upper extremity hypertension as an adult with a native CoA (Daniels, 2008)

    Medical/surgical interventions

     Diagnosis: o Most often via clinical exam, echocardiogram, and chest x-ray, MRI or CT o Diagnostic cardiac catheterization only if anatomy and hemodynamics, associated

    lesions are more complex, and additional clinical questions are present (Beekman,


     Treatment & Timing: o Individualized to lesion, associated conditions o Infant: If severe CoA, signs occur in first hours of life

     Immediate intervention required

     Medical – initial stabilization, inotropic support

     Prostaglandin E1 IV - maintain open ductus arteriosus o Allows for flow from RV to enter MPA, cross the ductus,

    enters the aorta & perfuses the descending aorta, renal &

    mesentery arteries

     Surgical CoA repair  May require individualized plan to treat any additional cardiac defects

    o Child, adolescent  Repair at 2 to 3 years of age, or upon diagnosis

    o Adult  In adults, endovascular stenting by cardiac cath has largely supplanted

    traditional surgery (Bhatt, 2015)

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     Surgery - 4 Common types of repair- regardless of technique, usually performed via a left thoracotomy incision

    o End to end anastomosis– 1945 (Vonder Muhull, 2016)  Surgical treatment of choice in most centers  Excision of CoA area, circumferential anastomosis is completed with

    interrupted sutures anteriorly (Beekman, 2008)

    End-to-End Anastomosis with removal of Ductal Segment

    Illustrations reprinted from PedHeart Resource. © Scientific Software Solutions, 2016. All rights reserved.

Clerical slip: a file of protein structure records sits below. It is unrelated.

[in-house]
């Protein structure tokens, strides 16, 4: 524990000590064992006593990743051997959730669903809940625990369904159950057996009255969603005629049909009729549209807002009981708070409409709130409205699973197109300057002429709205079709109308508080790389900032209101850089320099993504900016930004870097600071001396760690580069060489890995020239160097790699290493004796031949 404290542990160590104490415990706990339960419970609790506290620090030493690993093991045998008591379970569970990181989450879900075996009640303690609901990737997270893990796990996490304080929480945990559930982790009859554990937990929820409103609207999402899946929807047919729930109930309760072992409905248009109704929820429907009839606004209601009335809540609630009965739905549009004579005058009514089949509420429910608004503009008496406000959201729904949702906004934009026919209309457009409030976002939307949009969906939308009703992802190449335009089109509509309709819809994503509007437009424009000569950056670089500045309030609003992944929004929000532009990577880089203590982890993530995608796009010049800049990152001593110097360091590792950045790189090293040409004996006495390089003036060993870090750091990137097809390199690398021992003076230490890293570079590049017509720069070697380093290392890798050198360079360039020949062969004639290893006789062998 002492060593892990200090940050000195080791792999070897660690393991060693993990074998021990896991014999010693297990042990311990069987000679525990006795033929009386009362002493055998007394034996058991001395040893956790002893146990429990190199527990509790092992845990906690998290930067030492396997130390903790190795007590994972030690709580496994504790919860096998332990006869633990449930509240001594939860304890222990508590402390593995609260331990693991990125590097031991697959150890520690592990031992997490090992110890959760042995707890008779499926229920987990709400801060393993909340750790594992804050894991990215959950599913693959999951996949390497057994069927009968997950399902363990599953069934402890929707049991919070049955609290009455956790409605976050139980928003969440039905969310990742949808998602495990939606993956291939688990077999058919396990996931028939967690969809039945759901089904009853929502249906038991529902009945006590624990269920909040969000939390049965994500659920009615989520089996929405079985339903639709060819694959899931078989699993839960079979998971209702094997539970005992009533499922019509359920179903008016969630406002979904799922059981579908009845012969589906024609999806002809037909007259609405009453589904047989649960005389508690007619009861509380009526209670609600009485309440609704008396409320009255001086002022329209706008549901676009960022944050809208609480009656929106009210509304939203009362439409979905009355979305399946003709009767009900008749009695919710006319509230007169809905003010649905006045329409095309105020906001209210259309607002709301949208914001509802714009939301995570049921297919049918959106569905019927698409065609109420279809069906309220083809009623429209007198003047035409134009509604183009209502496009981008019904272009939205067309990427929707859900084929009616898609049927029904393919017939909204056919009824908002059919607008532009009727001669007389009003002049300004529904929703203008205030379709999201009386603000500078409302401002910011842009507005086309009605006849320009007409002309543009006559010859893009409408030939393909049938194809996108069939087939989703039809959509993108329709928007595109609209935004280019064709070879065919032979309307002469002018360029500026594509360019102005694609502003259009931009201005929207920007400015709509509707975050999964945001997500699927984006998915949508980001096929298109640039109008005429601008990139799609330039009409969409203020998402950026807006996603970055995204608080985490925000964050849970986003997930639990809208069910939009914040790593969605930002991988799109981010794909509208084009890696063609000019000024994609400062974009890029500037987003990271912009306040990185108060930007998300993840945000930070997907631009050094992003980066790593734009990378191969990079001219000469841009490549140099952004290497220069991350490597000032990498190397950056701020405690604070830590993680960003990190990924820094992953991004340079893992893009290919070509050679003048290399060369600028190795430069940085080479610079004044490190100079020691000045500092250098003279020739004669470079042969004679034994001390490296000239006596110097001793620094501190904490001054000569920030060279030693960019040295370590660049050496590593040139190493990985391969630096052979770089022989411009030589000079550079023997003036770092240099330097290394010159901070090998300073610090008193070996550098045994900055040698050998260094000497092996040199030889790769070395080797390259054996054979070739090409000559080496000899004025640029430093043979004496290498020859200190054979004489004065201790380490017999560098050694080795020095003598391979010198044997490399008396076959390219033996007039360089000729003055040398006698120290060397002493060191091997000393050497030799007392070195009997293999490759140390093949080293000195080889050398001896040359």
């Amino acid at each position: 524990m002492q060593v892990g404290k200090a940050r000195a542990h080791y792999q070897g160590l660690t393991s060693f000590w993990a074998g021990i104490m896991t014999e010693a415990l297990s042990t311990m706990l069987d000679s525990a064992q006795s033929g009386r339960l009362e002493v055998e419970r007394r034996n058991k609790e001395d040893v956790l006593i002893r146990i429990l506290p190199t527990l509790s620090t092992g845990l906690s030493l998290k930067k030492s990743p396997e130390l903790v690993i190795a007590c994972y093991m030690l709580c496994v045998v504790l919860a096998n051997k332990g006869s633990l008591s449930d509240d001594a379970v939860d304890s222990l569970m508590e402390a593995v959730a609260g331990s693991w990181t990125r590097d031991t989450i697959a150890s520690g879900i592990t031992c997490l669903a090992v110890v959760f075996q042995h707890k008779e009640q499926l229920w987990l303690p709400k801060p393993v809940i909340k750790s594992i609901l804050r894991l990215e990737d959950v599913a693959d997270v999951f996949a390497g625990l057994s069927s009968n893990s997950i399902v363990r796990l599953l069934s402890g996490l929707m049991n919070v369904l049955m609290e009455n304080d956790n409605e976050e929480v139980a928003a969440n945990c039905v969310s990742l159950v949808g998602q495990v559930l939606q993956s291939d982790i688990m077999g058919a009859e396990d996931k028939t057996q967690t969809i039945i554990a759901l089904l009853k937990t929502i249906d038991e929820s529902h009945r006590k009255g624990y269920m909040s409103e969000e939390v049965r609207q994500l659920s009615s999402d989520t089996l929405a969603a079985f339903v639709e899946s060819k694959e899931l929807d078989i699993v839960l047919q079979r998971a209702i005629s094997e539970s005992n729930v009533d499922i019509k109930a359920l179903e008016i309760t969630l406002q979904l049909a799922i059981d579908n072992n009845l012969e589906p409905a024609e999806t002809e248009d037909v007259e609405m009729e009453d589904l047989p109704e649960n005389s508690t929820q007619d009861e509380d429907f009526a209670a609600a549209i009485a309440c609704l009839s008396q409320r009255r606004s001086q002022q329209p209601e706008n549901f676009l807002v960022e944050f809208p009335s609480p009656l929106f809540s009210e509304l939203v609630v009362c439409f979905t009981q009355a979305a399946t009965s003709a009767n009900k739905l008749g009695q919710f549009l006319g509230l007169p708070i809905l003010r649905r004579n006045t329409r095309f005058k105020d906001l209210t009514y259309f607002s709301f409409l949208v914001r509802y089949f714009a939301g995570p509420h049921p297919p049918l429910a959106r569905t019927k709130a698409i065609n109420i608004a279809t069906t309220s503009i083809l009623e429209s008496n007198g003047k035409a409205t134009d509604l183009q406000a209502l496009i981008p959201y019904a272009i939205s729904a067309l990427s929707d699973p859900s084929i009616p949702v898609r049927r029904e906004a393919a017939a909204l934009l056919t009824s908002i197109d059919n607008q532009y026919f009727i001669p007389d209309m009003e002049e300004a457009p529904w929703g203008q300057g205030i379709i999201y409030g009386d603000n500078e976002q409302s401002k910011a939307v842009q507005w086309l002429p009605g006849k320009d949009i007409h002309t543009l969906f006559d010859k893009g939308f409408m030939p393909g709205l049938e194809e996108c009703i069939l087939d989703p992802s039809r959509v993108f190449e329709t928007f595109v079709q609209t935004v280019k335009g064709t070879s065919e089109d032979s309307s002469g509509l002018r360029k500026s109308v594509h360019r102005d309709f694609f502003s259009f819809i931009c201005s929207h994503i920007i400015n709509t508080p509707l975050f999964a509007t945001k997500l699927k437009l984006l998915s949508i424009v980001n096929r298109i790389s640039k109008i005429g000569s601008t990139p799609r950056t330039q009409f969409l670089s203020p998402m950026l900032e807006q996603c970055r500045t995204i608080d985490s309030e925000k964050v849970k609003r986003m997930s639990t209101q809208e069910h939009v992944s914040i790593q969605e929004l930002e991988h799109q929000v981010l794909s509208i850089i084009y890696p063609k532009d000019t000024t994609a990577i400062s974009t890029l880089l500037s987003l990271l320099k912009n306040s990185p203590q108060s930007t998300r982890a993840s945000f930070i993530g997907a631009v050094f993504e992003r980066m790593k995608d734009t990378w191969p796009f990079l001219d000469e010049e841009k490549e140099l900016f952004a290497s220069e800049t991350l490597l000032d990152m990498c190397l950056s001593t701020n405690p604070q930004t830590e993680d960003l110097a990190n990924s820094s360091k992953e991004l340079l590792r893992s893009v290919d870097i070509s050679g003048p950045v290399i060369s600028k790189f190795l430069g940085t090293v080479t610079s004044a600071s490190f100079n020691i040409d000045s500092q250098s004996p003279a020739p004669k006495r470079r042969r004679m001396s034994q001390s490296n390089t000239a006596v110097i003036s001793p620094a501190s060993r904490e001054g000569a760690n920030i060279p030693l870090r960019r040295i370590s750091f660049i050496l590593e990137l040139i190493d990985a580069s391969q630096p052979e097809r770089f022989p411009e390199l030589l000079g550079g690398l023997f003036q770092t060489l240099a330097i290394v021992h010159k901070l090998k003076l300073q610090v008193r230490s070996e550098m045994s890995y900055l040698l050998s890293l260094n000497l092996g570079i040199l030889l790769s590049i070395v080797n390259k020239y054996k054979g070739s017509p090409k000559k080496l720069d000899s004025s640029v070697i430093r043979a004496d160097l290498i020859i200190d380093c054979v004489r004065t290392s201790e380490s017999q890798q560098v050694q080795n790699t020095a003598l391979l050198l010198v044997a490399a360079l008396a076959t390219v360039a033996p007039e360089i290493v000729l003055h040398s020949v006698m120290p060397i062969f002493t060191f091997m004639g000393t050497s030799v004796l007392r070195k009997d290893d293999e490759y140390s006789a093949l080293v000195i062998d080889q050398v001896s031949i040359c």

o Left subclavian flap – 1966 by Waldhausen and Nahrwold (Beekman, 2008)  Ligate left subclavian artery, open the proximal subclavian artery and

    beyond the CoA

     Subclavian artery flap is folded down over the CoA section and sutured into place

    Removed ductal segment

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    Coarctation Repair with Left Subclavian Flap

    Illustrations reprinted from PedHeart Resource. © Scientific Software Solutions, 2016. All rights reserved.

    o Prosthetic patch aortoplasty- 1961 by Vosschulte (Beekman, 2008)  Longitudinal incision is made across the CoA  Area enlarged with a Dacron or Gore-Tex® patch

    o Bypass graft  A tube is sewn in between the ascending &descending thoracic aorta

    o Outcomes  Mortality rates vary on patient age and associated lesions (Kaemmerer,


     Simple CoA- Low mortality: Neonate 2.1%; Infant 0.64%; Child 0% (, 2016)

     Age 2 to 5- best age to electively operate due to low surgical risk

     Death rates strongly related to complexity of any additional lesions

     Rarely diagnosed in adults > 40 year old (Bhatt, et al., 2015). Untreated CoA has 75% mortality by age 46 years (Bhatt, et al.,


     After age 30 or 40- intraoperative mortality rate increases due to degenerative changes to the aortic wall.

     Morbidity

     Post-operative risks: o Potential paradoxical hypertension


    pp Flap

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    o Spinal cord ischemia & paralysis o Recurrent laryngeal or phrenic nerve injury o Chylothorax o Bleeding o Infection

    o Significant long term issues: See Section on Long Term Care below

     Cardiac Catheterization: Interventional, Balloon angioplasty, potential stent o Balloon angioplasty

     Began 1982  Widely accepted for treating re-coarctaton  Enlarges CoA lumen

     Produces linear intimal and medial tears at the CoA site

     Artery tear -may extend to adventitia – risk aneurysm o Stent implantation following CoA angioplasty (See illustration below)

    Balloon Angioplasty with Implantation of Stent Illustrations reprinted from PedHeart Resource.

    © Scientific Software Solutions, 2016. All rights reserved.

     Endovascular buttress, supports the arterial wall and opposes the torn media to the intima (Krieger, 2015)

     Restenosis uncommon

     Allows for redilatation if needed as child grows, typically every 3-5 years (Beekman, 2008)

     See angiograms below for ciniangiographic images of stent implantation

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    Actual Angiograms of Catheter Intervention of Native Coarctation with Stent Placement

     Cov